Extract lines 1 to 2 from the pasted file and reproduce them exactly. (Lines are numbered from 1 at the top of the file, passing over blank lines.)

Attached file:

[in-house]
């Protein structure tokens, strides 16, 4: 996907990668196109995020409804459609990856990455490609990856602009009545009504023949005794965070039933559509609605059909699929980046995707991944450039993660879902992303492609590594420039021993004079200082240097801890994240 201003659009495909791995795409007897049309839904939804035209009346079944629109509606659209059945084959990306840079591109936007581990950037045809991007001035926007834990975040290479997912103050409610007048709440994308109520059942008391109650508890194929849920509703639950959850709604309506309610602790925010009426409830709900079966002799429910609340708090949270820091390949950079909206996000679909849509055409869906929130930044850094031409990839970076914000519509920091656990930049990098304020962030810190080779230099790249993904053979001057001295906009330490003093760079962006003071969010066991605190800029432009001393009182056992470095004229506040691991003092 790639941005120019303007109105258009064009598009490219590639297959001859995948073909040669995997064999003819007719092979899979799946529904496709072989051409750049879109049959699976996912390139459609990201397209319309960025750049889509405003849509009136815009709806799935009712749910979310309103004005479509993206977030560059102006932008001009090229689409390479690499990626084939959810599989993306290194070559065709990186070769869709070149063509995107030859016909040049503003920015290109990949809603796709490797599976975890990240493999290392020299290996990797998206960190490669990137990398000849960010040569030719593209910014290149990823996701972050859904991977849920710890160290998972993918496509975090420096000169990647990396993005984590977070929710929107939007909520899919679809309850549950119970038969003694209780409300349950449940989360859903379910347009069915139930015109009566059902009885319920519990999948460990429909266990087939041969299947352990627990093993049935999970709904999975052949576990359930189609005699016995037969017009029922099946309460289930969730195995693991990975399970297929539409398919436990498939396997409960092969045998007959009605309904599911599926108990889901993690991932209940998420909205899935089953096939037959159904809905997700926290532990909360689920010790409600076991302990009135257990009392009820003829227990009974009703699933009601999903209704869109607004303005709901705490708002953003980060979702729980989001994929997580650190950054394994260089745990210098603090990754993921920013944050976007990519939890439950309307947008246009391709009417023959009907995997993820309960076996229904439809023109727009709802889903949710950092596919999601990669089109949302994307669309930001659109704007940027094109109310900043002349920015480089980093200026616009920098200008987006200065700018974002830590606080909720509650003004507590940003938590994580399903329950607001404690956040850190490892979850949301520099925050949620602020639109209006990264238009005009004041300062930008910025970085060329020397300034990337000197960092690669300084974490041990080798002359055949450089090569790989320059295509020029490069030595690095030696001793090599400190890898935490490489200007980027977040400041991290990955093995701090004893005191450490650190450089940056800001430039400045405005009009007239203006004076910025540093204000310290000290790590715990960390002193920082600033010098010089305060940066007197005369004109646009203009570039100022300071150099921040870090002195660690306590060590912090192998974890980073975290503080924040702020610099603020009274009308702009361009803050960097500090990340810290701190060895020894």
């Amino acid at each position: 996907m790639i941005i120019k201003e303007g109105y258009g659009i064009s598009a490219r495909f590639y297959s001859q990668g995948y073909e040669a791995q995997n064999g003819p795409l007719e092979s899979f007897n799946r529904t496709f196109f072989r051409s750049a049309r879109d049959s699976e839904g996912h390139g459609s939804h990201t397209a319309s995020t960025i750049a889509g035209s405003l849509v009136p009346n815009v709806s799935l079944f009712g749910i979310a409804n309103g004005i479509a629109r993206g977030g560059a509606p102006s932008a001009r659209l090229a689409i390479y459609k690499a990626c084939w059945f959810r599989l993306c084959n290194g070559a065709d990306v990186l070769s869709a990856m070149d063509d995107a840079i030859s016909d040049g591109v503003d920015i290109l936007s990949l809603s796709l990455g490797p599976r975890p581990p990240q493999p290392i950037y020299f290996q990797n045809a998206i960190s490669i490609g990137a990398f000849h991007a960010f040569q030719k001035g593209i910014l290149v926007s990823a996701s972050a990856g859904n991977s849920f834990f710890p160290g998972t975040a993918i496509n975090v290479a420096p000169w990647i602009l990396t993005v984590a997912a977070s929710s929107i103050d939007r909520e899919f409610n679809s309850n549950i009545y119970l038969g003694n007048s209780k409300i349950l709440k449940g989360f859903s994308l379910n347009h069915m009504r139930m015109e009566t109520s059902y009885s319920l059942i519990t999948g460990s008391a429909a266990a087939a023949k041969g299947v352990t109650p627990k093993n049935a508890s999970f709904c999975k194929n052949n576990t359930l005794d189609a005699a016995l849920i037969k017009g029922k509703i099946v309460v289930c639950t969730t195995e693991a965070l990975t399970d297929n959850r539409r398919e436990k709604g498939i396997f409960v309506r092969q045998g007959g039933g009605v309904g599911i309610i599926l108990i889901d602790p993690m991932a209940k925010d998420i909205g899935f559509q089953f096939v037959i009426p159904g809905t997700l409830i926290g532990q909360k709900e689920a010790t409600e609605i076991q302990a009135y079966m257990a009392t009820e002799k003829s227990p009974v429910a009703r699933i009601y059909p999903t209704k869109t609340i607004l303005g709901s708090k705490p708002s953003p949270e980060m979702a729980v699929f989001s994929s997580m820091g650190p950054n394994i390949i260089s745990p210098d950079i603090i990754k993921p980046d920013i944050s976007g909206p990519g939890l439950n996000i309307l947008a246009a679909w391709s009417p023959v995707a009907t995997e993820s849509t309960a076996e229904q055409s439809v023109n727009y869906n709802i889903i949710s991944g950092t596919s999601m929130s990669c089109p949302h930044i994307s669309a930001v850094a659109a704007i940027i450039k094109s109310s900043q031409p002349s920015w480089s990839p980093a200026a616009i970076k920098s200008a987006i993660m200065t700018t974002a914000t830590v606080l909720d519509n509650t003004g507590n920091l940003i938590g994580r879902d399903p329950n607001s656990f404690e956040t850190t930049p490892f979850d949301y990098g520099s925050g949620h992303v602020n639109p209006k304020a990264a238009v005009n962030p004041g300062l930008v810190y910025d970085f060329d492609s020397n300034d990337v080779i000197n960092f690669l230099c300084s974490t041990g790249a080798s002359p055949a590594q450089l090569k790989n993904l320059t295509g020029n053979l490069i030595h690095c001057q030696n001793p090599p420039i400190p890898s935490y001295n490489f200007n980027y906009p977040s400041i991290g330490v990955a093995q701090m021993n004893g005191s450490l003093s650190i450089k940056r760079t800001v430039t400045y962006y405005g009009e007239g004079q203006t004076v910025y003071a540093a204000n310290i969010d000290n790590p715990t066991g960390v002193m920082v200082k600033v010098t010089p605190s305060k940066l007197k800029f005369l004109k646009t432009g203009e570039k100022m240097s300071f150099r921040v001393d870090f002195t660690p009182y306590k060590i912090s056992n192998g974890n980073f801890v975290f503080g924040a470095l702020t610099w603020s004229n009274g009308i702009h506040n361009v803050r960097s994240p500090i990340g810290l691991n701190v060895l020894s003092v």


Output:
[in-house]
């Protein structure tokens, strides 16, 4: 996907990668196109995020409804459609990856990455490609990856602009009545009504023949005794965070039933559509609605059909699929980046995707991944450039993660879902992303492609590594420039021993004079200082240097801890994240 201003659009495909791995795409007897049309839904939804035209009346079944629109509606659209059945084959990306840079591109936007581990950037045809991007001035926007834990975040290479997912103050409610007048709440994308109520059942008391109650508890194929849920509703639950959850709604309506309610602790925010009426409830709900079966002799429910609340708090949270820091390949950079909206996000679909849509055409869906929130930044850094031409990839970076914000519509920091656990930049990098304020962030810190080779230099790249993904053979001057001295906009330490003093760079962006003071969010066991605190800029432009001393009182056992470095004229506040691991003092 790639941005120019303007109105258009064009598009490219590639297959001859995948073909040669995997064999003819007719092979899979799946529904496709072989051409750049879109049959699976996912390139459609990201397209319309960025750049889509405003849509009136815009709806799935009712749910979310309103004005479509993206977030560059102006932008001009090229689409390479690499990626084939959810599989993306290194070559065709990186070769869709070149063509995107030859016909040049503003920015290109990949809603796709490797599976975890990240493999290392020299290996990797998206960190490669990137990398000849960010040569030719593209910014290149990823996701972050859904991977849920710890160290998972993918496509975090420096000169990647990396993005984590977070929710929107939007909520899919679809309850549950119970038969003694209780409300349950449940989360859903379910347009069915139930015109009566059902009885319920519990999948460990429909266990087939041969299947352990627990093993049935999970709904999975052949576990359930189609005699016995037969017009029922099946309460289930969730195995693991990975399970297929539409398919436990498939396997409960092969045998007959009605309904599911599926108990889901993690991932209940998420909205899935089953096939037959159904809905997700926290532990909360689920010790409600076991302990009135257990009392009820003829227990009974009703699933009601999903209704869109607004303005709901705490708002953003980060979702729980989001994929997580650190950054394994260089745990210098603090990754993921920013944050976007990519939890439950309307947008246009391709009417023959009907995997993820309960076996229904439809023109727009709802889903949710950092596919999601990669089109949302994307669309930001659109704007940027094109109310900043002349920015480089980093200026616009920098200008987006200065700018974002830590606080909720509650003004507590940003938590994580399903329950607001404690956040850190490892979850949301520099925050949620602020639109209006990264238009005009004041300062930008910025970085060329020397300034990337000197960092690669300084974490041990080798002359055949450089090569790989320059295509020029490069030595690095030696001793090599400190890898935490490489200007980027977040400041991290990955093995701090004893005191450490650190450089940056800001430039400045405005009009007239203006004076910025540093204000310290000290790590715990960390002193920082600033010098010089305060940066007197005369004109646009203009570039100022300071150099921040870090002195660690306590060590912090192998974890980073975290503080924040702020610099603020009274009308702009361009803050960097500090990340810290701190060895020894």